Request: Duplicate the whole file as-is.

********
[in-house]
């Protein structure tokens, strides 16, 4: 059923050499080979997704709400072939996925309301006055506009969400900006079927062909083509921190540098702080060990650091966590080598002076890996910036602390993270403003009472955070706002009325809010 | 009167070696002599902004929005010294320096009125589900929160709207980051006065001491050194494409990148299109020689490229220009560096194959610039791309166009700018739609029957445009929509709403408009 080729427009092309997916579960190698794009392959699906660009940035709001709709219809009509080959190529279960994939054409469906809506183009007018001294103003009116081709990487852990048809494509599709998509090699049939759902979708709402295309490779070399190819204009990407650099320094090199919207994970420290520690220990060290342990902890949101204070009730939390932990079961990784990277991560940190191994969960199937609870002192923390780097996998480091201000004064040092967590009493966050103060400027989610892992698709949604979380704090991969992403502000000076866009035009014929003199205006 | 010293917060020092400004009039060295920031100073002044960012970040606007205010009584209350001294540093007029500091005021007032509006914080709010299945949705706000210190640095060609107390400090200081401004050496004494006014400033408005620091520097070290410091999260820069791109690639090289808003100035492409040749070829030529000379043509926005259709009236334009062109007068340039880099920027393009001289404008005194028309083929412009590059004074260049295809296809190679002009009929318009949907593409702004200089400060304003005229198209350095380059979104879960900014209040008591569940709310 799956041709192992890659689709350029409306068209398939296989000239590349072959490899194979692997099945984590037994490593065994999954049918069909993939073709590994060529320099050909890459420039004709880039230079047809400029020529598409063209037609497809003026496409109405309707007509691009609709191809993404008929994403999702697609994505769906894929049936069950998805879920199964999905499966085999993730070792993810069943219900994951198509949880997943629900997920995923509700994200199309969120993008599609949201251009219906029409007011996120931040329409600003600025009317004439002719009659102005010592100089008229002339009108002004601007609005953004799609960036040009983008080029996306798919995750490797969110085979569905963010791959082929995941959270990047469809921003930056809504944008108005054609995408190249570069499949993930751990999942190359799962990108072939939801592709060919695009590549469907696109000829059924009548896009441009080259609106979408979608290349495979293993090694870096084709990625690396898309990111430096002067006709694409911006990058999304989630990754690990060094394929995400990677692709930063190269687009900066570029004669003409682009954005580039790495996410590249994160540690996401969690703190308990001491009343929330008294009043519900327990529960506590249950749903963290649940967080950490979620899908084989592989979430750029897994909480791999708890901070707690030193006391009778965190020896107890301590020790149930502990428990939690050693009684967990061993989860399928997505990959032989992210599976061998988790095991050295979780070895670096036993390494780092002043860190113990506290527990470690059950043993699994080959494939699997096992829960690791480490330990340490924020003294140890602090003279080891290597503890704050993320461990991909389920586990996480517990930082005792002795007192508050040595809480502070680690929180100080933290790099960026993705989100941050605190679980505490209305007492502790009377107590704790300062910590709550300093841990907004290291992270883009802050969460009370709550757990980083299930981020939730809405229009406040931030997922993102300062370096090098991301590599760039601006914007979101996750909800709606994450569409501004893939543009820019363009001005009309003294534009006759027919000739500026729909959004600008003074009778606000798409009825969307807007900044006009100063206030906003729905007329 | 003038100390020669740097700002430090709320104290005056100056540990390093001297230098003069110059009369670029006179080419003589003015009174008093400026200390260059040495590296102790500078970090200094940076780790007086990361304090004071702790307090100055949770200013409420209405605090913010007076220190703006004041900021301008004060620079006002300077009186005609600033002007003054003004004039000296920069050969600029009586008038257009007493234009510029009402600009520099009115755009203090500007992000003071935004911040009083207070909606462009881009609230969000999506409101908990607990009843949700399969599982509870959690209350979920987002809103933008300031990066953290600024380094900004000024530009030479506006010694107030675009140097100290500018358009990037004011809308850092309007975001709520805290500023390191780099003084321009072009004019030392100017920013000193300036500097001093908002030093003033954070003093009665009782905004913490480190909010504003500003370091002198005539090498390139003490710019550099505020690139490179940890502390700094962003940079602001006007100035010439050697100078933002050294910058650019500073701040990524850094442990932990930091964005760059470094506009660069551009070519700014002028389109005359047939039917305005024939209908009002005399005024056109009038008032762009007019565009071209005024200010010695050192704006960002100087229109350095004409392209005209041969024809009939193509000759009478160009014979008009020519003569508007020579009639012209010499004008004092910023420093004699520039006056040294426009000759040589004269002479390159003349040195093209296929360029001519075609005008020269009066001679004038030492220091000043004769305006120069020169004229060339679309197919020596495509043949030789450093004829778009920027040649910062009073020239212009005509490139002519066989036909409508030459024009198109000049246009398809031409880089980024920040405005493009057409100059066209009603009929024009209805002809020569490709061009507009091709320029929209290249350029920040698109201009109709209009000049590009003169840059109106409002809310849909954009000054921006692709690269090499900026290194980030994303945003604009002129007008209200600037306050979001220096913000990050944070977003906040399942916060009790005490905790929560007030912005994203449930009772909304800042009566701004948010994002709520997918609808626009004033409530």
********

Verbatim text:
[in-house]
């Protein structure tokens, strides 16, 4: 059923050499080979997704709400072939996925309301006055506009969400900006079927062909083509921190540098702080060990650091966590080598002076890996910036602390993270403003009472955070706002009325809010 | 009167070696002599902004929005010294320096009125589900929160709207980051006065001491050194494409990148299109020689490229220009560096194959610039791309166009700018739609029957445009929509709403408009 080729427009092309997916579960190698794009392959699906660009940035709001709709219809009509080959190529279960994939054409469906809506183009007018001294103003009116081709990487852990048809494509599709998509090699049939759902979708709402295309490779070399190819204009990407650099320094090199919207994970420290520690220990060290342990902890949101204070009730939390932990079961990784990277991560940190191994969960199937609870002192923390780097996998480091201000004064040092967590009493966050103060400027989610892992698709949604979380704090991969992403502000000076866009035009014929003199205006 | 010293917060020092400004009039060295920031100073002044960012970040606007205010009584209350001294540093007029500091005021007032509006914080709010299945949705706000210190640095060609107390400090200081401004050496004494006014400033408005620091520097070290410091999260820069791109690639090289808003100035492409040749070829030529000379043509926005259709009236334009062109007068340039880099920027393009001289404008005194028309083929412009590059004074260049295809296809190679002009009929318009949907593409702004200089400060304003005229198209350095380059979104879960900014209040008591569940709310 799956041709192992890659689709350029409306068209398939296989000239590349072959490899194979692997099945984590037994490593065994999954049918069909993939073709590994060529320099050909890459420039004709880039230079047809400029020529598409063209037609497809003026496409109405309707007509691009609709191809993404008929994403999702697609994505769906894929049936069950998805879920199964999905499966085999993730070792993810069943219900994951198509949880997943629900997920995923509700994200199309969120993008599609949201251009219906029409007011996120931040329409600003600025009317004439002719009659102005010592100089008229002339009108002004601007609005953004799609960036040009983008080029996306798919995750490797969110085979569905963010791959082929995941959270990047469809921003930056809504944008108005054609995408190249570069499949993930751990999942190359799962990108072939939801592709060919695009590549469907696109000829059924009548896009441009080259609106979408979608290349495979293993090694870096084709990625690396898309990111430096002067006709694409911006990058999304989630990754690990060094394929995400990677692709930063190269687009900066570029004669003409682009954005580039790495996410590249994160540690996401969690703190308990001491009343929330008294009043519900327990529960506590249950749903963290649940967080950490979620899908084989592989979430750029897994909480791999708890901070707690030193006391009778965190020896107890301590020790149930502990428990939690050693009684967990061993989860399928997505990959032989992210599976061998988790095991050295979780070895670096036993390494780092002043860190113990506290527990470690059950043993699994080959494939699997096992829960690791480490330990340490924020003294140890602090003279080891290597503890704050993320461990991909389920586990996480517990930082005792002795007192508050040595809480502070680690929180100080933290790099960026993705989100941050605190679980505490209305007492502790009377107590704790300062910590709550300093841990907004290291992270883009802050969460009370709550757990980083299930981020939730809405229009406040931030997922993102300062370096090098991301590599760039601006914007979101996750909800709606994450569409501004893939543009820019363009001005009309003294534009006759027919000739500026729909959004600008003074009778606000798409009825969307807007900044006009100063206030906003729905007329 | 003038100390020669740097700002430090709320104290005056100056540990390093001297230098003069110059009369670029006179080419003589003015009174008093400026200390260059040495590296102790500078970090200094940076780790007086990361304090004071702790307090100055949770200013409420209405605090913010007076220190703006004041900021301008004060620079006002300077009186005609600033002007003054003004004039000296920069050969600029009586008038257009007493234009510029009402600009520099009115755009203090500007992000003071935004911040009083207070909606462009881009609230969000999506409101908990607990009843949700399969599982509870959690209350979920987002809103933008300031990066953290600024380094900004000024530009030479506006010694107030675009140097100290500018358009990037004011809308850092309007975001709520805290500023390191780099003084321009072009004019030392100017920013000193300036500097001093908002030093003033954070003093009665009782905004913490480190909010504003500003370091002198005539090498390139003490710019550099505020690139490179940890502390700094962003940079602001006007100035010439050697100078933002050294910058650019500073701040990524850094442990932990930091964005760059470094506009660069551009070519700014002028389109005359047939039917305005024939209908009002005399005024056109009038008032762009007019565009071209005024200010010695050192704006960002100087229109350095004409392209005209041969024809009939193509000759009478160009014979008009020519003569508007020579009639012209010499004008004092910023420093004699520039006056040294426009000759040589004269002479390159003349040195093209296929360029001519075609005008020269009066001679004038030492220091000043004769305006120069020169004229060339679309197919020596495509043949030789450093004829778009920027040649910062009073020239212009005509490139002519066989036909409508030459024009198109000049246009398809031409880089980024920040405005493009057409100059066209009603009929024009209805002809020569490709061009507009091709320029929209290249350029920040698109201009109709209009000049590009003169840059109106409002809310849909954009000054921006692709690269090499900026290194980030994303945003604009002129007008209200600037306050979001220096913000990050944070977003906040399942916060009790005490905790929560007030912005994203449930009772909304800042009566701004948010994002709520997918609808626009004033409530």